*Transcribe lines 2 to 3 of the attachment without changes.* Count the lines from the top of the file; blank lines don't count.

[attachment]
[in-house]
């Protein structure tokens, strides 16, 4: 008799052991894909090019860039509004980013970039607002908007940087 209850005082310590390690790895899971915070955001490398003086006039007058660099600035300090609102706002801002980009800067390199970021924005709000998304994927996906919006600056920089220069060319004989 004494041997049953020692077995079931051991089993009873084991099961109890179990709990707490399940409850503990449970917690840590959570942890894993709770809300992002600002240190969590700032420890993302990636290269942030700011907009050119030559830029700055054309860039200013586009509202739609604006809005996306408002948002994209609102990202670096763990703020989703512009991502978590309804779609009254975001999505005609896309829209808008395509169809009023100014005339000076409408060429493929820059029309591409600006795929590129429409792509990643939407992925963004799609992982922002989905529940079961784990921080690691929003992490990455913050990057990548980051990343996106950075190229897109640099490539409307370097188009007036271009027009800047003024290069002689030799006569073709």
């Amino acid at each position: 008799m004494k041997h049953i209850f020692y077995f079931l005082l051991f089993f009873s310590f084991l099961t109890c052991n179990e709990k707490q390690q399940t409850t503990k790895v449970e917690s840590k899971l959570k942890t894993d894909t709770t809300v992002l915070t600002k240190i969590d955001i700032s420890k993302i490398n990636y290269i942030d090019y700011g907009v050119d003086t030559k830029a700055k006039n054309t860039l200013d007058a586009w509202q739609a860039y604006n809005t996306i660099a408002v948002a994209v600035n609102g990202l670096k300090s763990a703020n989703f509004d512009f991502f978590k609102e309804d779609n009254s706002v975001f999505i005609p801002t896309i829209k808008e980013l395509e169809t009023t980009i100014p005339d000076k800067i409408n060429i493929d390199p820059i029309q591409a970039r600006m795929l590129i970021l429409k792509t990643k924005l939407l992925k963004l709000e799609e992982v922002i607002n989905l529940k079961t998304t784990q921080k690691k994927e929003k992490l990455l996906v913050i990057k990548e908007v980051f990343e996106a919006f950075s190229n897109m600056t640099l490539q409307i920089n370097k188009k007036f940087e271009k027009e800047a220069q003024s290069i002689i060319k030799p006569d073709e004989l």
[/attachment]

């Protein structure tokens, strides 16, 4: 008799052991894909090019860039509004980013970039607002908007940087 209850005082310590390690790895899971915070955001490398003086006039007058660099600035300090609102706002801002980009800067390199970021924005709000998304994927996906919006600056920089220069060319004989 004494041997049953020692077995079931051991089993009873084991099961109890179990709990707490399940409850503990449970917690840590959570942890894993709770809300992002600002240190969590700032420890993302990636290269942030700011907009050119030559830029700055054309860039200013586009509202739609604006809005996306408002948002994209609102990202670096763990703020989703512009991502978590309804779609009254975001999505005609896309829209808008395509169809009023100014005339000076409408060429493929820059029309591409600006795929590129429409792509990643939407992925963004799609992982922002989905529940079961784990921080690691929003992490990455913050990057990548980051990343996106950075190229897109640099490539409307370097188009007036271009027009800047003024290069002689030799006569073709």
């Amino acid at each position: 008799m004494k041997h049953i209850f020692y077995f079931l005082l051991f089993f009873s310590f084991l099961t109890c052991n179990e709990k707490q390690q399940t409850t503990k790895v449970e917690s840590k899971l959570k942890t894993d894909t709770t809300v992002l915070t600002k240190i969590d955001i700032s420890k993302i490398n990636y290269i942030d090019y700011g907009v050119d003086t030559k830029a700055k006039n054309t860039l200013d007058a586009w509202q739609a860039y604006n809005t996306i660099a408002v948002a994209v600035n609102g990202l670096k300090s763990a703020n989703f509004d512009f991502f978590k609102e309804d779609n009254s706002v975001f999505i005609p801002t896309i829209k808008e980013l395509e169809t009023t980009i100014p005339d000076k800067i409408n060429i493929d390199p820059i029309q591409a970039r600006m795929l590129i970021l429409k792509t990643k924005l939407l992925k963004l709000e799609e992982v922002i607002n989905l529940k079961t998304t784990q921080k690691k994927e929003k992490l990455l996906v913050i990057k990548e908007v980051f990343e996106a919006f950075s190229n897109m600056t640099l490539q409307i920089n370097k188009k007036f940087e271009k027009e800047a220069q003024s290069i002689i060319k030799p006569d073709e004989l």